My Mom & stepdad used to have a '91 Stanza, which had a 4-cyl, a 2.4, I believe. I knew a couple people with that engine that said their timing belt broke, and ruined their engine, so I warned my stepdad about it. He told me that it had a timing chain though. So which did it have?

    My Intrepid's 2.7 V-6 has a timing chain, and in the manual it says to inspect it at 105,000 miles. I asked my mechanic what he thought about it, and he said that as long as I don't let it run low on oil I should be fine. He also said that it had a series of guides built in to help keep the chain from stretching.
  • leadfoot4leadfoot4 Member Posts: 593
    I had forgotten about my post here, and haven't "checked in" in a while. The timing gears on the Caprice were both steel, and the OE chain was the "silent" type.
  • paul29paul29 Member Posts: 178
    2.4 liter had a timing _chain. S/Dad wins .
  • spokanespokane Member Posts: 514
    Yes, but I have an idea how the '91 Stanza timing belt story may have come about. The 2.0 Liter engines used in some of those cars did have timing belts.
  • vidtechvidtech Member Posts: 212
    i check for chain slack by rocking the crank and observing the distibutor shaft.usually after 100k miles there is about 4-5 degrees of slop.any more than that performance starts to suffer.much more than that the chain is loose enough to slip a tooth or two.this usually happens when you turn off the engine.
  • anon70anon70 Member Posts: 82
    I have a '93 Sentra w/194k miles. I'm hearing pinging noises when i accerate now. Is that chain?

    or do i need to just goto a higher octane? Oh, the pinging gets worst when the oil light pops up, and decreases after i have an oil change. WHY?

  • swschradswschrad Member Posts: 2,171
    I got 135,000 on the nylon GM gears a couple of vehicles ago, and one very cold, snowy, Saturday night in the middle of bloody nowhere the chain finally skipped three gear teeth and stranded me.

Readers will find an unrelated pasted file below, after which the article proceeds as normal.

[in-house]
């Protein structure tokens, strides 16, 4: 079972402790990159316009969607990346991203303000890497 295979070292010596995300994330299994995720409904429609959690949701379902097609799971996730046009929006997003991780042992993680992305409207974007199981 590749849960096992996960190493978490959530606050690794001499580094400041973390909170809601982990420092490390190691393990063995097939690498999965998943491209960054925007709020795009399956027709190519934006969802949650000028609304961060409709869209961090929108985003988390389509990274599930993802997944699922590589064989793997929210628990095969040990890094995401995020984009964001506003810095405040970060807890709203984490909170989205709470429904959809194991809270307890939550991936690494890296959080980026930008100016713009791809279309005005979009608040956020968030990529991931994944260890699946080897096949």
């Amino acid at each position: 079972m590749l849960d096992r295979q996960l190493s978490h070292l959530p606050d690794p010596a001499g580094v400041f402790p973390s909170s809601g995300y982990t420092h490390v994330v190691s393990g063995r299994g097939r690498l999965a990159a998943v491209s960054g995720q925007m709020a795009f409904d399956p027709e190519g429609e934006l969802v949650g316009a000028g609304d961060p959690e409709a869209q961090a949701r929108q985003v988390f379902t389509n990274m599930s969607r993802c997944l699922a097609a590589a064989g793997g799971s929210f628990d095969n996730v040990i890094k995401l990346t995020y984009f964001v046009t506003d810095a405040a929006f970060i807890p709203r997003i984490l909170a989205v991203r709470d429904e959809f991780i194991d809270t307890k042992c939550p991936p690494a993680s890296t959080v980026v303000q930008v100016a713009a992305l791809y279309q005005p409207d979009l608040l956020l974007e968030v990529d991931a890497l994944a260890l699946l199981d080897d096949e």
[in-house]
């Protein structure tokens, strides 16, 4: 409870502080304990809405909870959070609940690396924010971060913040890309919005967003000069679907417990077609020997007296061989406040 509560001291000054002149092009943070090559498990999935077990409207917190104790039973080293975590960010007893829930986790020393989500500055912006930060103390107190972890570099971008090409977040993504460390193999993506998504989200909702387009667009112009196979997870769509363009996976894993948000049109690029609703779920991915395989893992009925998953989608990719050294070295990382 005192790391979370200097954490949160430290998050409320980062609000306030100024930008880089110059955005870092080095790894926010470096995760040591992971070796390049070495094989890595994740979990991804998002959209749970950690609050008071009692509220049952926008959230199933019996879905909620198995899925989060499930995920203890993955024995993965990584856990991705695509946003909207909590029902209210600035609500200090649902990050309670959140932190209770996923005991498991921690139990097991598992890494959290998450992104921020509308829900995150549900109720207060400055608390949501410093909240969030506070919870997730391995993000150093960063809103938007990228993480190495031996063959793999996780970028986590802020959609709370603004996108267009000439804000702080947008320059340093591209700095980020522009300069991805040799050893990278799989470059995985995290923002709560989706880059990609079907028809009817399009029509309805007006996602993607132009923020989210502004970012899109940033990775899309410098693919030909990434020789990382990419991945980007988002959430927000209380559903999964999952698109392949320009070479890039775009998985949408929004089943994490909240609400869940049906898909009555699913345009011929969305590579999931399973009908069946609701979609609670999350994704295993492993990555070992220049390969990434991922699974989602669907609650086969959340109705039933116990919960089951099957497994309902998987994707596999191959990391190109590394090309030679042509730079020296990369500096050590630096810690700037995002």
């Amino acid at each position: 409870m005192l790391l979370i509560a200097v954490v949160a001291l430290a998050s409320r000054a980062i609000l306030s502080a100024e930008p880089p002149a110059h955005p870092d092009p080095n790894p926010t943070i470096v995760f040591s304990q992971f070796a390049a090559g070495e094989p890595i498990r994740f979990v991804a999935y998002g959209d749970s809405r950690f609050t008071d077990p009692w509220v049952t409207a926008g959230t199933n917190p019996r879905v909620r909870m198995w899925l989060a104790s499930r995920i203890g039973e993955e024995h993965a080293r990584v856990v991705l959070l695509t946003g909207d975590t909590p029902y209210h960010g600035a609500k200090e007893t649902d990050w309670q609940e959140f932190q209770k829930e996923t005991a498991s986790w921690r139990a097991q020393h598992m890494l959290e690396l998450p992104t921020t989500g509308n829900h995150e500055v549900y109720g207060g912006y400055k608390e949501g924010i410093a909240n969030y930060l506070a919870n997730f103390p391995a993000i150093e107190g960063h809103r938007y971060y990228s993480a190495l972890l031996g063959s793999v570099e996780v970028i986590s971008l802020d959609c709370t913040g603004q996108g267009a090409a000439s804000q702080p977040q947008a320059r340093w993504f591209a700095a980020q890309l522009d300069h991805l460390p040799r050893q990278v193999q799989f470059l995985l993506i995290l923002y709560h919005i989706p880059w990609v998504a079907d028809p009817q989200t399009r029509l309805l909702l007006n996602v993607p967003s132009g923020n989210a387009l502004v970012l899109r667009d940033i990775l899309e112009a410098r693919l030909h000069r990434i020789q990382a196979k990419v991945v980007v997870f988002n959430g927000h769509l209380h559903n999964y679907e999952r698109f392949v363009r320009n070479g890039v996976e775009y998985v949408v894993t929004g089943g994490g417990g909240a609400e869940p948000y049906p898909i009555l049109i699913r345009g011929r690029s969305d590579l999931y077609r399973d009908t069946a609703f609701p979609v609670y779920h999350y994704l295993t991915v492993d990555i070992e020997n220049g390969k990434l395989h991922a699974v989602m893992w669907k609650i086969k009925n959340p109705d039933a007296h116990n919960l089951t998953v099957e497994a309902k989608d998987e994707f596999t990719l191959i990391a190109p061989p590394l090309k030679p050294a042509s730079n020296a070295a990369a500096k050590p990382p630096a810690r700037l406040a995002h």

I still have the bald gear as a keepsake, reminding me every so often that you can be too dripping clever for your own good.
  • swschradswschrad Member Posts: 2,171
    bad sign indeed. if you get noise/changes in noise when an oil light comes on, it is time to get out the long green and spend some money, because you truly do NOT have oil pressure, and you are hearing damage slowly accumulating.

    you are way overdue for an oil pump and pickup screen, and the noise may mean your overhead cam is or is getting blasted.

    get thee to a reputable mechanic anon.
  • vidtechvidtech Member Posts: 212
    with 194k on that sentra it could be more than an oil pump.main and rod bearings get pretty loose after that kind of mileage.i bet the sound he is hearing is not detonation but bearing slap.
  • smrennasmrenna Member Posts: 6
    I have a 1991 Olds Ciera Cruise wagon with 3.3LV6 engine with 140000 miles. I love the car but concerned about reliability on 500 mile trips.
    I recently had complete tune up etc and the car is running great. I have replaced the water pump and belt, starter, alternator, catalytic converter and muffler, and radiator. I am the original owner. How many more reliable miles can I get on the car?. Would appreciate your opinion.
  • britton2britton2 Member Posts: 305
    I think you should keep it - it sounds like you are the type of person who maintains their car very well - I kept my '86 Honda for 14 1/2 years - it took care of me and I took care of it - however, your '91 car is probably lacking in some safety features as was my old Honda (like airbags) and therefore I would be a little concerned about that - tough decision - just weigh the pros and cons of getting rid of it and go with that - good luck
  • mdeymdey Member Posts: 90
    I once owned a 76 Mercury Capri with the 2.8L V6 and a 4-speed manual. Fun car to drive. The engine had one of those lovely sprockets with nylon teeth bonded to a steel wheel (a quieter design so I was told).

    One day that little nylon gear disintigrated (the car had 130,000 miles on it) and left me stranded. They had to pull the engine to fix it, so I sprung for a new water pump and oil pump while they had it apart. $500 to a college kid in 1983 was pretty painful, but the car was well maintained and I had no warning it was about to break.

    Sometimes cars just break without warning. I've owned lots of cars, most went well over 100,000 miles, and that is the only time I lost a timing chain/gear/belt. Don't waste money chasing down problems that don't exist, but don't wait to fix an apparent problem. And don't skimp on maintenance. Aside from that, accept that cars break sometimes, and if you drive them long enough it will happen to you.

    You could change that timing chain, and something else horrible can happen the next day. That same car of mine destroyed a pilot bearing just weeks later and took out the synchros for 1st and 2nd gears. I grew to hate that car.